In the real world outside of computing, nothing works exactly as expected. When magazine articles are written about automobile reliability in terms of the number of defects found in new cars, have you ever noticed that number is never zero? On the better cars, it is usually somewhere around four to six defects per car. You expect that your new car will have an initial period of adjustment before it works just right. You hope that you don’t catch a lemon, with difficult or impossible to fix recurring problems. You also hope you don’t get one with a true design defect. (An exploding gas tank can really ruin your day!) After doing the appropriate research, you must eventually make your purchase decisions based on your personal standards. You choose the risk-benefit equation for both the actual product (in this case a car), and the level of service you expect to get (from both the dealer and the manufacturer).
The same holds true within the computer industry. Even my favorite hardware and software products frequently contain bugs, manufacturing glitches, and, occasionally, even design defects. The best manufacturers don’t maintain a zero DOA (Dead-On-Arrival) rate for their products. For all but the smallest programs, bug-free software is pretty much nonexistent. Indeed, companies who scrupulously avoid unethical actions are populated by mere humans who can potentially get in over their heads accidentally. (I’ll plead No Contest to that one.)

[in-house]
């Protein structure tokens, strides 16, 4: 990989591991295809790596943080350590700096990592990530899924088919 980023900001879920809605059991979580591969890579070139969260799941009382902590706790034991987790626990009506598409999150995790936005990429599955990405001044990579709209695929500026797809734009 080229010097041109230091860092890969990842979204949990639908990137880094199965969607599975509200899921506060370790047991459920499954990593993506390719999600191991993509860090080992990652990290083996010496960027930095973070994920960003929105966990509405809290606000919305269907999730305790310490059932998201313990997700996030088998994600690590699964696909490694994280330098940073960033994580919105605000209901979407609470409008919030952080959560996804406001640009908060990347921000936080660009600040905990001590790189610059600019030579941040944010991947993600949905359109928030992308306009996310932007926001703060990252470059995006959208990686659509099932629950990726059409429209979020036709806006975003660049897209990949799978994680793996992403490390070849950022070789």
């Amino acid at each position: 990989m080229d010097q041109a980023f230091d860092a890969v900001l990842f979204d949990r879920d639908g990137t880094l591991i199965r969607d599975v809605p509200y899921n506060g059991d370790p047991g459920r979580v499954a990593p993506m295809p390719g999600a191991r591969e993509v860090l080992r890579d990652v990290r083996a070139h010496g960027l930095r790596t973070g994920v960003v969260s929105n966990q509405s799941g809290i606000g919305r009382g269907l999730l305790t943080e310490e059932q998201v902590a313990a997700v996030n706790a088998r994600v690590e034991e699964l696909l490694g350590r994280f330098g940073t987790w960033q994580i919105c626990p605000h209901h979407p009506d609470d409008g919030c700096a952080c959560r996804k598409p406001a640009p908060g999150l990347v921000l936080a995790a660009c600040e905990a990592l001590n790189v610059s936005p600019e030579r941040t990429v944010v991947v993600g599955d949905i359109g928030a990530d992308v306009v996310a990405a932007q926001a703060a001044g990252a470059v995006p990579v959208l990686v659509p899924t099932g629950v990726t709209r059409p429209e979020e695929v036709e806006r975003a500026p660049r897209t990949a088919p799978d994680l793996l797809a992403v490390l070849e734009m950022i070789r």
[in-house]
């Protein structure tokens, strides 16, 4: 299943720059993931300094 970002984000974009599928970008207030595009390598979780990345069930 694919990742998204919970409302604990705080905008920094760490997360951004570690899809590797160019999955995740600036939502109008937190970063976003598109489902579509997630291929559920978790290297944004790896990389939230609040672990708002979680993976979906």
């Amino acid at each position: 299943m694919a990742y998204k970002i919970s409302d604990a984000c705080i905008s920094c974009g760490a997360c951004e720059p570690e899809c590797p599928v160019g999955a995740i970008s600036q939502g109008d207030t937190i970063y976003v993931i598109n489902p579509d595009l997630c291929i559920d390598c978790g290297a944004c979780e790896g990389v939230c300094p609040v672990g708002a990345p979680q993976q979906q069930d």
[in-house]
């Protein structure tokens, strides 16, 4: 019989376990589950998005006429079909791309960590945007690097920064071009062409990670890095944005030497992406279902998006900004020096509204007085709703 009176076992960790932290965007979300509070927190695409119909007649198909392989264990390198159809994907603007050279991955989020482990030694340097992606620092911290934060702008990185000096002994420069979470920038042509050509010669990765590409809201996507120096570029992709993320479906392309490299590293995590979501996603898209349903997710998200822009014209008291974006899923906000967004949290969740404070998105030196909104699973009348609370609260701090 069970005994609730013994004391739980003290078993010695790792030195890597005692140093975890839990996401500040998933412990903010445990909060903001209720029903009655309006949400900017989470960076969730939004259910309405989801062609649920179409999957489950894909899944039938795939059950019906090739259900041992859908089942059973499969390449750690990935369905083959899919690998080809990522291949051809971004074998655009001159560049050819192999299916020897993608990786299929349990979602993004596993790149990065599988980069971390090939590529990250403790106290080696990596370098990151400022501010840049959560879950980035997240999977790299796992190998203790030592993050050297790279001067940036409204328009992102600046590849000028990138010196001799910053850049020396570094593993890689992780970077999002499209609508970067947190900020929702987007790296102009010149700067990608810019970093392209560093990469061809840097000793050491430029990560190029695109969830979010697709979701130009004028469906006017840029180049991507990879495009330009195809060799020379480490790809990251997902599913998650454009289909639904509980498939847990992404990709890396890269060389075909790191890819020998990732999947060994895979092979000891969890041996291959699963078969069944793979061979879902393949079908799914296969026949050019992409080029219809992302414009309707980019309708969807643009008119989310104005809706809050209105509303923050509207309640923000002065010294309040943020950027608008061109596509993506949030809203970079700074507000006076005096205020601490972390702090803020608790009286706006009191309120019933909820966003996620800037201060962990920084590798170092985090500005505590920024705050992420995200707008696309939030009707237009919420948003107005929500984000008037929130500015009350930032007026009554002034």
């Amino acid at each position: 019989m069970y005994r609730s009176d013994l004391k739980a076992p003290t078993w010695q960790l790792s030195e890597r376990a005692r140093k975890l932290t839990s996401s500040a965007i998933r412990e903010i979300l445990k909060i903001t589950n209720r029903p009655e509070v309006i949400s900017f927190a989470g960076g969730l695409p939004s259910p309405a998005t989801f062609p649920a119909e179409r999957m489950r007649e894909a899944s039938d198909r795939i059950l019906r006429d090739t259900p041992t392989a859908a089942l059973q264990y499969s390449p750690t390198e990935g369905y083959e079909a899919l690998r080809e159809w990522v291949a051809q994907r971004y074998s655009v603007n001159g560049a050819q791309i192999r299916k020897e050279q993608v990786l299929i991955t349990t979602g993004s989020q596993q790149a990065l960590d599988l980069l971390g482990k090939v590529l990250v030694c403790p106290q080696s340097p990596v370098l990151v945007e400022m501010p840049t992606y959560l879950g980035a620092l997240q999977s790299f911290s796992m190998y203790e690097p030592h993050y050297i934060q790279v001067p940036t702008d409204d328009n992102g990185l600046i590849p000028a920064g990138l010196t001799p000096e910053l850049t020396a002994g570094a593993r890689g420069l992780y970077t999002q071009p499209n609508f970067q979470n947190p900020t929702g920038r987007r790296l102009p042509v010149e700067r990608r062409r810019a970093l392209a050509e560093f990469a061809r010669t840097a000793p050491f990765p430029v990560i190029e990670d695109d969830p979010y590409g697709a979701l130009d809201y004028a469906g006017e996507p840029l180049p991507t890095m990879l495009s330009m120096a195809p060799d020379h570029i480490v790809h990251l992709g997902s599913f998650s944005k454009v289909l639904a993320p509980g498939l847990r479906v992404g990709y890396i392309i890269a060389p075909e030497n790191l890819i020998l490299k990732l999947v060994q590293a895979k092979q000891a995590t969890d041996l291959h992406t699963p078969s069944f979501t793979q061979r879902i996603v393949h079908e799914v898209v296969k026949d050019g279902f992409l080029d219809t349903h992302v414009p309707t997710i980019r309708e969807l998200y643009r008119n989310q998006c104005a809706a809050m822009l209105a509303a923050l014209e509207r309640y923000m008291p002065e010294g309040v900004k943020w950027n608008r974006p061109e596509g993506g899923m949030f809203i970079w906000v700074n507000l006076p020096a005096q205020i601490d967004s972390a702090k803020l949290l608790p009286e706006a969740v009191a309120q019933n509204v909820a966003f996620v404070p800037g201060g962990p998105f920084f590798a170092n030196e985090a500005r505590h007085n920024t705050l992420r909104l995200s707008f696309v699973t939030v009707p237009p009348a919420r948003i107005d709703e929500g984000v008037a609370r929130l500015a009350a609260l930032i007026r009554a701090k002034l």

Even reviews are subject to variation in quality. I always get a good laugh from reading reviews of computers, for example, in which the reviewer spells out in gory details how many different incompatibilities a system has, and then goes on to describe the many proprietary (read "even more incompatible and nearly impossible to fix or replace economically") parts within it. The reviewer will then give a glowing recommendation for that system! This is a prime example of having a very low set of quality-related personal standards.
I also get some jollies with software reviews. One example that I remember was billed as a review of "relational" databases, even though it included several products which are inherently non-relational or only followed a few of the rules that define what is relational. (Note that you don’t need to know the definition of "relational" to understand this example. Just be aware that there are standards for this term.) To make up for the weaknesses in the non-relational and quasi-relational products, the main test procedures were reformulated to specifically exclude relational commands. This made the modern, relational databases look artificially bad in comparison with their older competition. The conclusion of the review was that a quasi-relational database and a non-relational database took top honors in a review of relational databases! This is an example of low ethical standards by the journalists involved.